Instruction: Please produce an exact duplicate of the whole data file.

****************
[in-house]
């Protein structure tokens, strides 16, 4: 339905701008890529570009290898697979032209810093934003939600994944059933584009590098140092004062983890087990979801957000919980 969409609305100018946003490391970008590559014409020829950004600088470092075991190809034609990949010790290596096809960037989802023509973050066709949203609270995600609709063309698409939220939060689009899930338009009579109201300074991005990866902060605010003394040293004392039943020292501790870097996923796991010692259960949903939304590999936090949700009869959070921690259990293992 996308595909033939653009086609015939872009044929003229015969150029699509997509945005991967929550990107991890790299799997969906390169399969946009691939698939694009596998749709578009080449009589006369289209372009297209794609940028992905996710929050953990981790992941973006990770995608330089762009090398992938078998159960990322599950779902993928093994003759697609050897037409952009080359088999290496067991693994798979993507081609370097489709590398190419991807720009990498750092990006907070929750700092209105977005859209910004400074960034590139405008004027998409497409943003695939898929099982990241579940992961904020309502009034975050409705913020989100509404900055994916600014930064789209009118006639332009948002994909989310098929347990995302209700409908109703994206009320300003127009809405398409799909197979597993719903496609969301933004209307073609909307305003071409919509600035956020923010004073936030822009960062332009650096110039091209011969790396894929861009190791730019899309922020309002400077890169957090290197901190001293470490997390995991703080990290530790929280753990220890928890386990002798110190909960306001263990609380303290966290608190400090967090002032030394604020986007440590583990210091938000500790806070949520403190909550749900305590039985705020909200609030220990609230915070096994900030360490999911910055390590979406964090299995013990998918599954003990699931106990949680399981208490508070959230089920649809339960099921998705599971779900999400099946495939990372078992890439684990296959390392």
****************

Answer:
[in-house]
């Protein structure tokens, strides 16, 4: 339905701008890529570009290898697979032209810093934003939600994944059933584009590098140092004062983890087990979801957000919980 969409609305100018946003490391970008590559014409020829950004600088470092075991190809034609990949010790290596096809960037989802023509973050066709949203609270995600609709063309698409939220939060689009899930338009009579109201300074991005990866902060605010003394040293004392039943020292501790870097996923796991010692259960949903939304590999936090949700009869959070921690259990293992 996308595909033939653009086609015939872009044929003229015969150029699509997509945005991967929550990107991890790299799997969906390169399969946009691939698939694009596998749709578009080449009589006369289209372009297209794609940028992905996710929050953990981790992941973006990770995608330089762009090398992938078998159960990322599950779902993928093994003759697609050897037409952009080359088999290496067991693994798979993507081609370097489709590398190419991807720009990498750092990006907070929750700092209105977005859209910004400074960034590139405008004027998409497409943003695939898929099982990241579940992961904020309502009034975050409705913020989100509404900055994916600014930064789209009118006639332009948002994909989310098929347990995302209700409908109703994206009320300003127009809405398409799909197979597993719903496609969301933004209307073609909307305003071409919509600035956020923010004073936030822009960062332009650096110039091209011969790396894929861009190791730019899309922020309002400077890169957090290197901190001293470490997390995991703080990290530790929280753990220890928890386990002798110190909960306001263990609380303290966290608190400090967090002032030394604020986007440590583990210091938000500790806070949520403190909550749900305590039985705020909200609030220990609230915070096994900030360490999911910055390590979406964090299995013990998918599954003990699931106990949680399981208490508070959230089920649809339960099921998705599971779900999400099946495939990372078992890439684990296959390392």